Hmmm...not sure if it's fun or not, but I'm a fitness fanatic. I go to the gym every day before work & try to incorporate music and movement into my teaching as much as possible!

7.     Do you participate in education outside of the classroom?  In what type of role?
At this time, I do not. KIPP keeps me very busy with an extended day and year program, as well as fantastic professional development opportunities.

8.     What profession other than yours would you like to attempt?
Law - I'm FASCINATED by law, specifically concerning Special Education. I also love, love, love Educational Psychology. I would also love to be a certified fitness trainer!

9.     What profession would you not like to do?
Any typical "desk job." My friends sometimes complain about their jobs and I'm one was throwing a tantrum, you were allowed to use the bathroom at will, AND you had a lunch break??? I think I'd be very bored!

10. Who is your favorite author?  Favorite educational author?  And why?
I don't have a favorite author - I will read ANYTHING! I'll have to think about a favorite educational author...because of the nature of my job, I don't often do read-alouds with my students. I would love any author my own students love because I'd be SO excited they were enjoying reading!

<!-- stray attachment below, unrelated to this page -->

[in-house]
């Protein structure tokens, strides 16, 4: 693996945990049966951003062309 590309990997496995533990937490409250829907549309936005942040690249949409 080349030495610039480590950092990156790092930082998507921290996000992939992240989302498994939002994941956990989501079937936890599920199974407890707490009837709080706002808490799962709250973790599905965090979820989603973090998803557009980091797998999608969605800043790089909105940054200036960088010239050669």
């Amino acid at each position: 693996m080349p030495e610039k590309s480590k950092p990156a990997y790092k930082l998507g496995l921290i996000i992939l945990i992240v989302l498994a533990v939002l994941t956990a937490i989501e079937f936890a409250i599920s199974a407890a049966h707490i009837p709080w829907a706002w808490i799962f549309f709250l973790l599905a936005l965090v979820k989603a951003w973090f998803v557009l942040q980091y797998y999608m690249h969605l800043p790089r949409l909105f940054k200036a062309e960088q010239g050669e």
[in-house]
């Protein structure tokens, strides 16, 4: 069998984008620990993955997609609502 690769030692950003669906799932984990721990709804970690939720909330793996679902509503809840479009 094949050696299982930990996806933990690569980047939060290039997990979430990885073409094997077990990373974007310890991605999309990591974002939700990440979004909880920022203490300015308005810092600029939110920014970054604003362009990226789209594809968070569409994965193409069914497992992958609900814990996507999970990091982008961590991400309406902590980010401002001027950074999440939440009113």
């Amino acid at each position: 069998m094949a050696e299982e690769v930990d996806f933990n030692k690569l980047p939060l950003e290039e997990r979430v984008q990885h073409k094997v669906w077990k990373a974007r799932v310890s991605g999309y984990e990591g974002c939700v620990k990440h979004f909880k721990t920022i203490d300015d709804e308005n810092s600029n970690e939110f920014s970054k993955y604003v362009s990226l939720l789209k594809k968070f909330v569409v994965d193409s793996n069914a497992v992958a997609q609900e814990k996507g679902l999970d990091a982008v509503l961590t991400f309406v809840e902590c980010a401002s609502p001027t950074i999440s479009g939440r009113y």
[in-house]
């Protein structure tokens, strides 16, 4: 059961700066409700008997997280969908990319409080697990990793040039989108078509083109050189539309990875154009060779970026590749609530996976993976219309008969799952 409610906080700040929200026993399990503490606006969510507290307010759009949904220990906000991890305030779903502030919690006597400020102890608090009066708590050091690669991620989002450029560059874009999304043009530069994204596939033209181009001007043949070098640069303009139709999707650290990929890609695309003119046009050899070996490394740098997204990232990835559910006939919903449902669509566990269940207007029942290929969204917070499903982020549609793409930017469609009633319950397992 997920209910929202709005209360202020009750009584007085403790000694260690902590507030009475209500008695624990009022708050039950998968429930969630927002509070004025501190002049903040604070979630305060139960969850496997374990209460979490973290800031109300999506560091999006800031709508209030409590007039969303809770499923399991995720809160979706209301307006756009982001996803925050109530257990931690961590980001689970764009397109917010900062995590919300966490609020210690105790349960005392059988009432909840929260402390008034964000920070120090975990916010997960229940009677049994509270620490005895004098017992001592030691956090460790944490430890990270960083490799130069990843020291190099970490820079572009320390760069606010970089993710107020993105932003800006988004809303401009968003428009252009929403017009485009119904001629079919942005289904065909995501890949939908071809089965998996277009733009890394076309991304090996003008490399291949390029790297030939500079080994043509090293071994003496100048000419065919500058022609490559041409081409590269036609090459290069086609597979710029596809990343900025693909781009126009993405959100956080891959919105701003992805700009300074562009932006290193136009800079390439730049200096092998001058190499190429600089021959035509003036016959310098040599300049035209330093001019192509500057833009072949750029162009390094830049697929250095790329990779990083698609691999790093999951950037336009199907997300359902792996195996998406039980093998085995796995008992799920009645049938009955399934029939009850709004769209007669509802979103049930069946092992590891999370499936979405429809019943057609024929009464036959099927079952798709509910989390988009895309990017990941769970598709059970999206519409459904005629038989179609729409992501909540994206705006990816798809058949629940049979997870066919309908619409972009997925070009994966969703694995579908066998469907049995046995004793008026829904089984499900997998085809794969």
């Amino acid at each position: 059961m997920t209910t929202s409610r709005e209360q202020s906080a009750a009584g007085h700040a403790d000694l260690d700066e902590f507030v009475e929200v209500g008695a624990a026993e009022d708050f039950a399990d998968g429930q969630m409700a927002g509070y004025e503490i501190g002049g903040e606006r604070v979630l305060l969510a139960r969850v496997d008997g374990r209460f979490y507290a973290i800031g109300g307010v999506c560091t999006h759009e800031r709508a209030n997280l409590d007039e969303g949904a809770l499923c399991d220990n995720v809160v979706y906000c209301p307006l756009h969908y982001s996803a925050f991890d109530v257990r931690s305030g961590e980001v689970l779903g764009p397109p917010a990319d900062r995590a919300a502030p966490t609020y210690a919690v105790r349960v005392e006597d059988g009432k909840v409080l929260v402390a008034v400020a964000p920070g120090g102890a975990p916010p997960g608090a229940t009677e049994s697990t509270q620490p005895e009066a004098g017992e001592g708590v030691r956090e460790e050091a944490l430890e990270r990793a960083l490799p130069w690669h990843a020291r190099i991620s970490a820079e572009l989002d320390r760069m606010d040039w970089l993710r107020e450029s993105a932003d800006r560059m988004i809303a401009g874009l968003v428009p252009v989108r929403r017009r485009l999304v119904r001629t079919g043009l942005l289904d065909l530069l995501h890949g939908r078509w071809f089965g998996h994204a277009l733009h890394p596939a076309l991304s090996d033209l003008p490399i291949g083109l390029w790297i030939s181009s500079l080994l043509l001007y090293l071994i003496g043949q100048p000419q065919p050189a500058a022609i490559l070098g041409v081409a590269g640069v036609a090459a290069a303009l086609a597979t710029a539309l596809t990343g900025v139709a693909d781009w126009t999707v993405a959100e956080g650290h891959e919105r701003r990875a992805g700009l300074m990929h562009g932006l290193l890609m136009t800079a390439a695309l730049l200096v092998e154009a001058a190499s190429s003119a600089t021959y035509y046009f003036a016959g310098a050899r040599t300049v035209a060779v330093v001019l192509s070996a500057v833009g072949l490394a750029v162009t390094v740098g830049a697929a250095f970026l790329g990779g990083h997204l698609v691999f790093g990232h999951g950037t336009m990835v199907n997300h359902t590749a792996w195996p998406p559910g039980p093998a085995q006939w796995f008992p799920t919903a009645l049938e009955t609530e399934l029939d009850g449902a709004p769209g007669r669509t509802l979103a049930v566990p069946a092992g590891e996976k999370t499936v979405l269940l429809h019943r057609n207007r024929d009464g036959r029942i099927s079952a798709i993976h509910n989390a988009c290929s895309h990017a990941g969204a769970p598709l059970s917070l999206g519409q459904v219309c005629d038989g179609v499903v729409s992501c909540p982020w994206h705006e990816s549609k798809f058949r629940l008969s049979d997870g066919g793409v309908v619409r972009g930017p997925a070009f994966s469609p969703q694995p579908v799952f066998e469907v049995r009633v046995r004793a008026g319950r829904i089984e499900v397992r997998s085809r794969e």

by Positively Learning 
(Jennifer DeBrosse)
Positively Learning's TPT store

Positively Learning's Prized Products

I'm very proud of my Speedy Sight Words Fluency Builder! I brainstormed with a general educator about the idea of creating a resource binder for students to keep in their seat sacks to use during any available "free" time (i.e.: D.E.A.R. time). It's been wonderful for my students to use when I am not there because it moves at the pace of the students' own learning. Fluency with sight words is KEY to my students' growth in reading.

I also use my Super Sentence Builders unit often in the classroom. I designed this activity pack (and there are additional themed Sentence Builder units available) for my students to use during writing time, specifically time designated for journal writing. My students often require more assistance and this activity pack provides that. Students use vocabulary words and models to (re)create sentences while gaining experience with writing mechanics, including spacing and sentence structure.

Tuesday, March 13, 2012

Book Look: Dying to Meet You by Kate Klise

Dying to Meet You by Kate Klise
Review by: Mary Bauer 
Visit Mary’s Store on Teachers Pay Teachers 

Recommended for: Ages 9 and Up

When Ignatius B. Grumply rents 43 Old Cemetery Road to overcome his writer’s block, he is hoping for quiet. Instead he meets 11-year-old Seymour Hope who has been left there by his parents and the house’s other inhabitant: a ghost named Olive C. Spence and Seymour’s cat, Shadow.  They are not pleased to meet I. B. Grumply.  The story is told through letters between the characters, news stories, and advertisements.  It is marketed to 9 to 12-year-olds, but much older readers will also enjoy the humor.